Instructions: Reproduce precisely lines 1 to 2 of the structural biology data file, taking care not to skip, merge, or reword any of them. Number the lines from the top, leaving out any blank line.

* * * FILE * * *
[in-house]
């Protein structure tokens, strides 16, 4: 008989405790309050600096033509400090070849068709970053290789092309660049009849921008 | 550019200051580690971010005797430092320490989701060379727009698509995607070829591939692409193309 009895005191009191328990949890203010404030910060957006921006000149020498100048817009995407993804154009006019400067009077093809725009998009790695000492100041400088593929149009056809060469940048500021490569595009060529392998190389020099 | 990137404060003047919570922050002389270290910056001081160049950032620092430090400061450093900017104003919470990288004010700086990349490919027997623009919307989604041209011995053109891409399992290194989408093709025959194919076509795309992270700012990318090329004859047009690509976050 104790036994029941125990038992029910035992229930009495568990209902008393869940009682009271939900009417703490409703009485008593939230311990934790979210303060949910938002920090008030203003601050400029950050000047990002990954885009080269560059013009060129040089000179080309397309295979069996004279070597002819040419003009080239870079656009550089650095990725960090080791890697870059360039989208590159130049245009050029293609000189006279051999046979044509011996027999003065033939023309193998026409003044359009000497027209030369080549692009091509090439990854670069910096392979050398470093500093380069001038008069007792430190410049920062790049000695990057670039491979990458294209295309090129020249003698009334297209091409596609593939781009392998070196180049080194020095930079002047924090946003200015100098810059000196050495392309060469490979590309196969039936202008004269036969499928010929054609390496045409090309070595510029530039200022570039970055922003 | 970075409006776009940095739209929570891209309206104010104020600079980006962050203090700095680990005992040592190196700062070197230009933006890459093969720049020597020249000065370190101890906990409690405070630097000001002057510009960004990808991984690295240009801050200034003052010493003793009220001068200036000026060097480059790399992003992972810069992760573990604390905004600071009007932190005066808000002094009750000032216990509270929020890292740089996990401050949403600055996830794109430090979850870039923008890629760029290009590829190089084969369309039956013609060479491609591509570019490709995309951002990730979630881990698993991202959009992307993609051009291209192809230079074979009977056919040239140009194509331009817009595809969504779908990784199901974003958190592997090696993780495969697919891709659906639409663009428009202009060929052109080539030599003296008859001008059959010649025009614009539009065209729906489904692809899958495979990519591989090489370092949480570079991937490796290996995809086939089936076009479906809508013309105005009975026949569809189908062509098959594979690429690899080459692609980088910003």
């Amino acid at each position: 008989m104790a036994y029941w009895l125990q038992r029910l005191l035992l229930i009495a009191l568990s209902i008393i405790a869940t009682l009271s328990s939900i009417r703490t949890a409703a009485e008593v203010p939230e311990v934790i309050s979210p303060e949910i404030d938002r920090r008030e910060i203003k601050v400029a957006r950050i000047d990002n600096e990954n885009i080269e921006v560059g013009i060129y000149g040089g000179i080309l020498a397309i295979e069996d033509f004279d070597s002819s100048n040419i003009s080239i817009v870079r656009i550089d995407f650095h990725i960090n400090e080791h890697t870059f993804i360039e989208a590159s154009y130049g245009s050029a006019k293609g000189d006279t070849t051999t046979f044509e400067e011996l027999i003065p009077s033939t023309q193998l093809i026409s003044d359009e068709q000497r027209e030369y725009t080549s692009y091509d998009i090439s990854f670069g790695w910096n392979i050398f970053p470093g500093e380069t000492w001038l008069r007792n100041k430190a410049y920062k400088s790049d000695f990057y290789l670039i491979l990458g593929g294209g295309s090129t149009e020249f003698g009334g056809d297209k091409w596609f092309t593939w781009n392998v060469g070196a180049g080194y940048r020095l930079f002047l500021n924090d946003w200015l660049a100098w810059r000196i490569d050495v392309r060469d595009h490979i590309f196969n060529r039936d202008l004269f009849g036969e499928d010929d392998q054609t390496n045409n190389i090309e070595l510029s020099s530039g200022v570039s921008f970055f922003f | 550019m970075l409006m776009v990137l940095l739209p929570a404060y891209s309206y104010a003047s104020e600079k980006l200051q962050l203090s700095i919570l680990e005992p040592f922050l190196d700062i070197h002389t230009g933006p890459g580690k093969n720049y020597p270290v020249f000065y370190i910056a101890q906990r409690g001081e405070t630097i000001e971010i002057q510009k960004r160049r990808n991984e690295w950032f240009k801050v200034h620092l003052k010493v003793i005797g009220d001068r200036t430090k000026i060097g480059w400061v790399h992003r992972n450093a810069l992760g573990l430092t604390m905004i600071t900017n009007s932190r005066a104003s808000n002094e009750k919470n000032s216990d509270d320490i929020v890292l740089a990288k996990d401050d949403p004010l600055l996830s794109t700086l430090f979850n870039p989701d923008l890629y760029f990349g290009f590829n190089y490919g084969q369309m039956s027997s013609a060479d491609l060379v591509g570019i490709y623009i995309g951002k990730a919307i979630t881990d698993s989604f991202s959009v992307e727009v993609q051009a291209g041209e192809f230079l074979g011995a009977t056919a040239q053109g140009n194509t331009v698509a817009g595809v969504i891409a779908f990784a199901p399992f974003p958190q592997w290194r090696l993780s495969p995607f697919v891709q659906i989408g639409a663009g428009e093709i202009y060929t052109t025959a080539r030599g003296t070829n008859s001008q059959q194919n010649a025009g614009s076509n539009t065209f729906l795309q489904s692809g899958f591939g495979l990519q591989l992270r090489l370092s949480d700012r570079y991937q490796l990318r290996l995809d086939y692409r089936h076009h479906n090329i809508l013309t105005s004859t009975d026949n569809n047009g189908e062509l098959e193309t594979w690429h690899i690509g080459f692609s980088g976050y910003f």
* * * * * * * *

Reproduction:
[in-house]
């Protein structure tokens, strides 16, 4: 008989405790309050600096033509400090070849068709970053290789092309660049009849921008 | 550019200051580690971010005797430092320490989701060379727009698509995607070829591939692409193309 009895005191009191328990949890203010404030910060957006921006000149020498100048817009995407993804154009006019400067009077093809725009998009790695000492100041400088593929149009056809060469940048500021490569595009060529392998190389020099 | 990137404060003047919570922050002389270290910056001081160049950032620092430090400061450093900017104003919470990288004010700086990349490919027997623009919307989604041209011995053109891409399992290194989408093709025959194919076509795309992270700012990318090329004859047009690509976050 104790036994029941125990038992029910035992229930009495568990209902008393869940009682009271939900009417703490409703009485008593939230311990934790979210303060949910938002920090008030203003601050400029950050000047990002990954885009080269560059013009060129040089000179080309397309295979069996004279070597002819040419003009080239870079656009550089650095990725960090080791890697870059360039989208590159130049245009050029293609000189006279051999046979044509011996027999003065033939023309193998026409003044359009000497027209030369080549692009091509090439990854670069910096392979050398470093500093380069001038008069007792430190410049920062790049000695990057670039491979990458294209295309090129020249003698009334297209091409596609593939781009392998070196180049080194020095930079002047924090946003200015100098810059000196050495392309060469490979590309196969039936202008004269036969499928010929054609390496045409090309070595510029530039200022570039970055922003 | 970075409006776009940095739209929570891209309206104010104020600079980006962050203090700095680990005992040592190196700062070197230009933006890459093969720049020597020249000065370190101890906990409690405070630097000001002057510009960004990808991984690295240009801050200034003052010493003793009220001068200036000026060097480059790399992003992972810069992760573990604390905004600071009007932190005066808000002094009750000032216990509270929020890292740089996990401050949403600055996830794109430090979850870039923008890629760029290009590829190089084969369309039956013609060479491609591509570019490709995309951002990730979630881990698993991202959009992307993609051009291209192809230079074979009977056919040239140009194509331009817009595809969504779908990784199901974003958190592997090696993780495969697919891709659906639409663009428009202009060929052109080539030599003296008859001008059959010649025009614009539009065209729906489904692809899958495979990519591989090489370092949480570079991937490796290996995809086939089936076009479906809508013309105005009975026949569809189908062509098959594979690429690899080459692609980088910003």